For longtime Kanye West fans, it can be both daunting and uniquely comforting to look back on the proven multi-hyphenate’s classic debut album The College Dropout. The hunger to hit new artistic heights was immediately apparent, even down to the conceptual nature of the album and follow-ups Late Registration and Graduation.
A key component of the era, of course, was the bear logo. While the character itself would go on to be depicted in various forms throughout the pre-808s & Heartbreak chapter of West’s career, the original iteration of the logo remains a coveted one among fans. And in a new interview with Andrew Barber of Fake Shore Drive, designer Sam Hansen (of FTK shop fame and much more) breaks down the origin story behind the still-ubiquitous Dropout logo.
“They’re saying that they wanted to have a logo for The College Dropout and originally they wanted—and I think they finally got someone to do this for them—but the Bill Gates, Ross Perot, and all these different famous college dropouts that they wanted on a shirt,” Hansen, who designed and printed (and shipped!) early Kanye merch with business partner Bobby Naugle, said around 14 minutes into the interview. “I ended up not doing that and someone else did it and I just didn’t think that that was the move.”
But when Hansen got a look at the Dropout photo shoot, the idea that became the bear head logo we know and love today came into focus.
“I’m a Polo head and I knew Kanye was also so I was like, yo, we could flip this bear on some kind of Polo shit but make it a little more sporty,” he said. “And so I have this sketch. I remember just kind of, like, on a piece of paper putting sad eyes and sketching out and making it look more collegiate and putting a thick stroke around it and that’s what we did. … We took the head off the picture of the cover and turned that [into the logo].”
Hansen clarified that he first sketched out a “super rough” version before doing it more formally in Adobe Illustrator, then passing it to West and the team.
“They were like, ‘Yo, that’s it. That’s our shit. That’s our logo. How much do you want for this?’” Hansen said, adding that—despite the Roc-A-Fella budget—he opted instead to strike an agreement in which he and Naugle would instead be made the team responsible for handling the merch.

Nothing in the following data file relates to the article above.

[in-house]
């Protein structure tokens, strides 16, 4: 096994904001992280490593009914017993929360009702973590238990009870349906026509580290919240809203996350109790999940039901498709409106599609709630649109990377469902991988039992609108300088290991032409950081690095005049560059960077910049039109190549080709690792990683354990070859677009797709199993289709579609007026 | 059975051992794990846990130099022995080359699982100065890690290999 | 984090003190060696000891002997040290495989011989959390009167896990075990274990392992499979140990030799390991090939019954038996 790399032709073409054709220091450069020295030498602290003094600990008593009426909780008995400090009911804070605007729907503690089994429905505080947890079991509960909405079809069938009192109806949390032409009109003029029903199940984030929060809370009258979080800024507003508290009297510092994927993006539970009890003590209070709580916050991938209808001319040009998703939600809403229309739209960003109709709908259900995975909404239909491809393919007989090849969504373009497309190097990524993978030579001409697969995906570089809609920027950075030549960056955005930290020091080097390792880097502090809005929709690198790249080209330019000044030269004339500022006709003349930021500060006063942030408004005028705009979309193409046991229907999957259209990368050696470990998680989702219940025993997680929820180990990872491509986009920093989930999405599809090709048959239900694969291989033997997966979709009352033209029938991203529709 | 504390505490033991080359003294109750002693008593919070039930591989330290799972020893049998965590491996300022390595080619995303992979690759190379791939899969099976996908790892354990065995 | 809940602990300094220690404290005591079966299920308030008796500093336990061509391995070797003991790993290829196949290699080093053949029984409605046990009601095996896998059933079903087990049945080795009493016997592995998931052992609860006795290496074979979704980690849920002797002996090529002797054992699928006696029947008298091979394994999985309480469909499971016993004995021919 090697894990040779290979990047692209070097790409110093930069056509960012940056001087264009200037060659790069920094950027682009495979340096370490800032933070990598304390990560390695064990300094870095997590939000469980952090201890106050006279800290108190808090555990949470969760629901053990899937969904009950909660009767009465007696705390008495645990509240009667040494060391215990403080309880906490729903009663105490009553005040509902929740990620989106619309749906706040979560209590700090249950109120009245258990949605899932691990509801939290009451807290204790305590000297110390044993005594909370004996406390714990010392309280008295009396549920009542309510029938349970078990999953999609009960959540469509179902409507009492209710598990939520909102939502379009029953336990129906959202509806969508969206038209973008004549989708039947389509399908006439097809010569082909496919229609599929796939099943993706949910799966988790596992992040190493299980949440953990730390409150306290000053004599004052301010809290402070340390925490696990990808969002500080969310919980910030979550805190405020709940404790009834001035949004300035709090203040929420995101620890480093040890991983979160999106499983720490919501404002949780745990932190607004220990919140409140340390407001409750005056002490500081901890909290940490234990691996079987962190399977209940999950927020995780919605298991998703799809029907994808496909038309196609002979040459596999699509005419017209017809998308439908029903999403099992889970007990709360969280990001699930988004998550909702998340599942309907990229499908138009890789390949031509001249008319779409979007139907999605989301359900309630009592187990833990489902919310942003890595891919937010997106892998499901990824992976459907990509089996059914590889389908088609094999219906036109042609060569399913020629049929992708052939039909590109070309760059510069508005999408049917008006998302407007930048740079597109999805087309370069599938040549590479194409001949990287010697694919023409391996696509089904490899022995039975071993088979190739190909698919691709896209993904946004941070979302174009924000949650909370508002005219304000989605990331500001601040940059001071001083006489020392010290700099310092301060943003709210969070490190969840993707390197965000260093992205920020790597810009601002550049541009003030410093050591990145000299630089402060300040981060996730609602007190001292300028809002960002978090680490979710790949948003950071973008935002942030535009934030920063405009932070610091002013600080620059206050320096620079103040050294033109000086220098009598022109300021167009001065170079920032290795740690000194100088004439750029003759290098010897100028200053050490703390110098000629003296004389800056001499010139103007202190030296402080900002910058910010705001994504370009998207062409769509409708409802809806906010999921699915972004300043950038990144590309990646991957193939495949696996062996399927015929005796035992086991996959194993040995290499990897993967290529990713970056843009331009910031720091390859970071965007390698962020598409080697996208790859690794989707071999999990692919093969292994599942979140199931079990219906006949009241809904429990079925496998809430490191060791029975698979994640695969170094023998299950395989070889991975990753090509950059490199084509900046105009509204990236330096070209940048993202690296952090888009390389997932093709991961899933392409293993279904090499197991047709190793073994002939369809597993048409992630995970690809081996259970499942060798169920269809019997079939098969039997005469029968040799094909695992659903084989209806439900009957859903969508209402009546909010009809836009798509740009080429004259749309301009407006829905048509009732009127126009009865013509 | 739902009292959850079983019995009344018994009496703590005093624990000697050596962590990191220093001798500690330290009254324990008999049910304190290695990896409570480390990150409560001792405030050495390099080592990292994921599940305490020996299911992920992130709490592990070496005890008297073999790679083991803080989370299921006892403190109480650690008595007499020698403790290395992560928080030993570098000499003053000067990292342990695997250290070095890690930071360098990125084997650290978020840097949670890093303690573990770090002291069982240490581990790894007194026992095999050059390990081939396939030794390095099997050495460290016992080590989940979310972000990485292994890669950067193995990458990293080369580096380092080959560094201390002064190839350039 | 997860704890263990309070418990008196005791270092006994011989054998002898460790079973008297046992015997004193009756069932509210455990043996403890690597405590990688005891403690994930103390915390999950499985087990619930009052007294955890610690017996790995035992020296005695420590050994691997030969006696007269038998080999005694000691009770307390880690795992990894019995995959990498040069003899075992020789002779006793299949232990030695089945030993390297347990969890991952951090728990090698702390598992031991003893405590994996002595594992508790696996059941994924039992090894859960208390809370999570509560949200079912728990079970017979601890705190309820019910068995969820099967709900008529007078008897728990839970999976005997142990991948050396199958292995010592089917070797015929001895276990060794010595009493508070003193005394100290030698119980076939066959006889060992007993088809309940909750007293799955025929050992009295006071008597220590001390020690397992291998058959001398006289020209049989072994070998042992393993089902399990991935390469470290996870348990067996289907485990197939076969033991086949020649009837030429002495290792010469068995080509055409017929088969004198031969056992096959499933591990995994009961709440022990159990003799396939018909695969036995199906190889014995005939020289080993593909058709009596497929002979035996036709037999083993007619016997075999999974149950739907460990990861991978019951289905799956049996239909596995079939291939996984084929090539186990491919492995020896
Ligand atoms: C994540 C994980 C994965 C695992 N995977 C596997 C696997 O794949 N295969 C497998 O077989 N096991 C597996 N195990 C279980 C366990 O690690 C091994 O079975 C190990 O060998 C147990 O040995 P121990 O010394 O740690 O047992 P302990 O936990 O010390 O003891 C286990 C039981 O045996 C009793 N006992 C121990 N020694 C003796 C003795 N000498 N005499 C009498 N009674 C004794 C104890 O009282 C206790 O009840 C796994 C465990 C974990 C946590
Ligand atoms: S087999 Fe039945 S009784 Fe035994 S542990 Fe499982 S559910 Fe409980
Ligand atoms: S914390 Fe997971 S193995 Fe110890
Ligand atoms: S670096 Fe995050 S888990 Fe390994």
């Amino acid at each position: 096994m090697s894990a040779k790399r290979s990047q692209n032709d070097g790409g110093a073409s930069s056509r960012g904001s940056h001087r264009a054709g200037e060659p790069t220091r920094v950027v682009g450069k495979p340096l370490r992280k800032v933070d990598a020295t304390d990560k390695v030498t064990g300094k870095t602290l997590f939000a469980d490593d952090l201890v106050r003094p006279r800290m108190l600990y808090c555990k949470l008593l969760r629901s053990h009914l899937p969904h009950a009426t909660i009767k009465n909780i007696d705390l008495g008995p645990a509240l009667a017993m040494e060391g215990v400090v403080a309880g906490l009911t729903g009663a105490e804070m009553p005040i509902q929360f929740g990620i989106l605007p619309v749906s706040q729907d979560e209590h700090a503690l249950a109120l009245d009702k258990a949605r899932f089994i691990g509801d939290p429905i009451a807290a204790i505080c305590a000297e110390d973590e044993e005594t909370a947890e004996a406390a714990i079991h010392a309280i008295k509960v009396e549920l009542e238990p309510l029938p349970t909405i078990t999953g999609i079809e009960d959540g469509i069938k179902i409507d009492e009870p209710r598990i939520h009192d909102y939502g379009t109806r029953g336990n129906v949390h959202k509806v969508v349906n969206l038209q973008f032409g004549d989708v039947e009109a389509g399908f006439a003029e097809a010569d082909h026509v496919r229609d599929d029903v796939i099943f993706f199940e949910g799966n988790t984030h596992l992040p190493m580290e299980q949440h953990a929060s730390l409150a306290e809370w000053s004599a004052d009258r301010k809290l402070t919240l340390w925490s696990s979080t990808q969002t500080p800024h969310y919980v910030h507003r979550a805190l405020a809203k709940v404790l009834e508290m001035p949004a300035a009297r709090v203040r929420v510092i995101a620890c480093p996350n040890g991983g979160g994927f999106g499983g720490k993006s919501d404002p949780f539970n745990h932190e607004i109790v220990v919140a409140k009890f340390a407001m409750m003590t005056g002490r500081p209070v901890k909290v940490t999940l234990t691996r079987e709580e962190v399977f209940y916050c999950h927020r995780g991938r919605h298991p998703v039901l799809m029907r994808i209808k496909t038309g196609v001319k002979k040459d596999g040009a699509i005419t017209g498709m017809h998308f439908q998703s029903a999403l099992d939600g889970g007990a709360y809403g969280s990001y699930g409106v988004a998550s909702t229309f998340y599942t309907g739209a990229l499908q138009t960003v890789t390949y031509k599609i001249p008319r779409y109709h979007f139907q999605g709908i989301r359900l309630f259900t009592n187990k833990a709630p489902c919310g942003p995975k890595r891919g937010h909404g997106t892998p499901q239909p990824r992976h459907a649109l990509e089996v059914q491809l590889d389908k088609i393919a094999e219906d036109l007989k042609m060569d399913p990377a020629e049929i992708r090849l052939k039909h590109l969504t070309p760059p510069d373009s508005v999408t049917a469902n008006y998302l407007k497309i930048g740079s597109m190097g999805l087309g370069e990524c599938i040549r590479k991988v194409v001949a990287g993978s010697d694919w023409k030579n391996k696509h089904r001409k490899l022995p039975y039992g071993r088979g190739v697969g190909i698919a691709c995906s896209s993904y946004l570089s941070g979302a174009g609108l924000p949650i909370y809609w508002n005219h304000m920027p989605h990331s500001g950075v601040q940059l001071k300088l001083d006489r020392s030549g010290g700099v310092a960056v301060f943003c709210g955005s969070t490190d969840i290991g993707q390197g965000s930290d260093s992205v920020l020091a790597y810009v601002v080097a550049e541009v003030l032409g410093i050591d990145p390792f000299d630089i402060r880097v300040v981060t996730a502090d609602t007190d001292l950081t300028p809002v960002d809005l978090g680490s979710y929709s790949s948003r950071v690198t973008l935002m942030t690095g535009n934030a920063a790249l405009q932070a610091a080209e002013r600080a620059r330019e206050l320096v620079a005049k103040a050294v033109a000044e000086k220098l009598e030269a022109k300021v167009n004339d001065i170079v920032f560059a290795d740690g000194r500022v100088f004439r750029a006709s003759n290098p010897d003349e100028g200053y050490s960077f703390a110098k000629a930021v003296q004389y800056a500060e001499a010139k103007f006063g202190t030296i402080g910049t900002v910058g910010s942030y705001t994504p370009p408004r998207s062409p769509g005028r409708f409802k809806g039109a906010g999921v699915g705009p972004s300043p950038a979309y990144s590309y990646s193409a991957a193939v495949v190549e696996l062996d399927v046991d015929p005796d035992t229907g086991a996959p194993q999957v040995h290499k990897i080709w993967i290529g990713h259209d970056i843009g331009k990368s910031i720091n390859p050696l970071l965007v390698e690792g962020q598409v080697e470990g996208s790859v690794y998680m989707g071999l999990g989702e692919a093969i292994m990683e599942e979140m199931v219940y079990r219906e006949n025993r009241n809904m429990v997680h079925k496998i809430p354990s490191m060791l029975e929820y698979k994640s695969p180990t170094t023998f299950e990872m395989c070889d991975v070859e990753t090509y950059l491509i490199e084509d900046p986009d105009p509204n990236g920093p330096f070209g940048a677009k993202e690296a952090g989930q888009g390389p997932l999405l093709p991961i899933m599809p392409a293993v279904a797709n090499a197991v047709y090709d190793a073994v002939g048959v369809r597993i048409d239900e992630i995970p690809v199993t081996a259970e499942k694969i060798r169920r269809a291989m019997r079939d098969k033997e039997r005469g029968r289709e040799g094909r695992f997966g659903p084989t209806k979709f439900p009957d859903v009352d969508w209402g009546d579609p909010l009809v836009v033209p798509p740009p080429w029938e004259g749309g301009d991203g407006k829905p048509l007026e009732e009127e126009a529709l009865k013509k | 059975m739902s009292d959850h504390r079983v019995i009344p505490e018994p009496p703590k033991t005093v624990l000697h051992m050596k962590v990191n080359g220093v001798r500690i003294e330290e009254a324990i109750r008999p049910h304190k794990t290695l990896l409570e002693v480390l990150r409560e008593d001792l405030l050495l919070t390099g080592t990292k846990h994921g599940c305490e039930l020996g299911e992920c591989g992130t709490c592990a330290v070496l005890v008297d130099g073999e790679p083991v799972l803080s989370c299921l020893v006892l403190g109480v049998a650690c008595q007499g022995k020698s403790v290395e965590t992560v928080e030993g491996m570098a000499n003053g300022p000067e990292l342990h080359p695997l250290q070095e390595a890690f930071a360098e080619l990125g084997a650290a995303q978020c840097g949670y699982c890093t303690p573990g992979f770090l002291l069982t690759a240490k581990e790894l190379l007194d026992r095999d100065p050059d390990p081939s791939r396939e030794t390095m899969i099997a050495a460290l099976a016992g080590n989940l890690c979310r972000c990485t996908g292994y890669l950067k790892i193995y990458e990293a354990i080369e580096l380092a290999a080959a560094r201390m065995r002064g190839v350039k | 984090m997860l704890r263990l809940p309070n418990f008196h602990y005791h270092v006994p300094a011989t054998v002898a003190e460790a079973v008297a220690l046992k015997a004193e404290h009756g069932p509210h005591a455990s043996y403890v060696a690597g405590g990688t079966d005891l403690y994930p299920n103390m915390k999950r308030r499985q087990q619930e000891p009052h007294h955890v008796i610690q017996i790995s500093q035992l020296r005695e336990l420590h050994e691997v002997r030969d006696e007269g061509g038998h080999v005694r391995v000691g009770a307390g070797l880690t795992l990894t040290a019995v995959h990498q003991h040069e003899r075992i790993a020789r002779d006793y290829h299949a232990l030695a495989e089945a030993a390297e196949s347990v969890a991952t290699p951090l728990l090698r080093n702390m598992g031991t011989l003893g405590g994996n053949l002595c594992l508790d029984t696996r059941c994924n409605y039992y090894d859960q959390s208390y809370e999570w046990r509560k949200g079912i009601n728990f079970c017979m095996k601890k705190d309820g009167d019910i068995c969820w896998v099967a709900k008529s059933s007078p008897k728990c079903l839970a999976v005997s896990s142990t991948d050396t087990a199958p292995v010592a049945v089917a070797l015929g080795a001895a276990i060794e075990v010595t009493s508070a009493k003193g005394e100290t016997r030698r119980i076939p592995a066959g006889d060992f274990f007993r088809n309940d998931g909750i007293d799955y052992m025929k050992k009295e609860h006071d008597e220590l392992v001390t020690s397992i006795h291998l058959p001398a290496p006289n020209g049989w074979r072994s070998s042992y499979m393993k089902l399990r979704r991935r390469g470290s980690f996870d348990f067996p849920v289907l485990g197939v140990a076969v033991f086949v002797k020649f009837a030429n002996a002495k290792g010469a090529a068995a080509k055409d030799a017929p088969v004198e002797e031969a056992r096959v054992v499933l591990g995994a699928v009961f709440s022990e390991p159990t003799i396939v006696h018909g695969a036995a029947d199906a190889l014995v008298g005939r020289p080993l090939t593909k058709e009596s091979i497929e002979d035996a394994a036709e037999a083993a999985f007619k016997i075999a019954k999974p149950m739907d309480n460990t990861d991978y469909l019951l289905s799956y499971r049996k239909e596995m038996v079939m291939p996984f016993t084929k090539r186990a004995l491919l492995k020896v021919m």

Around 21 minutes into the interview, Hansen reflected on not being fully prepared for Dropout’s massive success. While Hansen knew the album was great, he didn’t foresee the merch demand that—as quickly became apparent—remains a key facet of the Kanye West fan experience.
“We come in, like, the first day. …. There was, like, 300 something orders and we were like, oh shit.” The next day, Hansen recalled, there were roughly 400 additional orders, followed the next day by 700. And the demand continued to grow.
Around the 56-minute mark, Hansen briefly looked back on a design pitch he had for West after hearing a rough early version of what would become the Late Registration hit “Gold Digger,” laughing as he recalled West’s initial reaction of, “I don’t hate it but I don’t love it.” After a pause, Hansen said, West amended his assessment.
“And then he was like, ‘You know what? I hate it,’” Hansen said. “I was like, tight.”
What makes the logo so special in Hansen’s opinion, however, is the work it was designed to represent.
“I made that logo and I made the College Dropout logo,” he said deeper into the discussion. “To me, neither one of them are very intricate. They are what they are and they serve their purpose but what Kanye did makes this logo so much more iconic, in my opinion. So I feel like I can’t really take credit for it. For one, Bobby had a huge part in it… But it was really cool to be part of that experience at that time.”
The full interview also includes insight on a T-shirt inspired by the iconic “Miracle Whips” line from The College Dropout (including how it came full circle during the Donda era), and much (so much) more. For any Kanye fans, the full interview is more than worth your time and can be found in full above.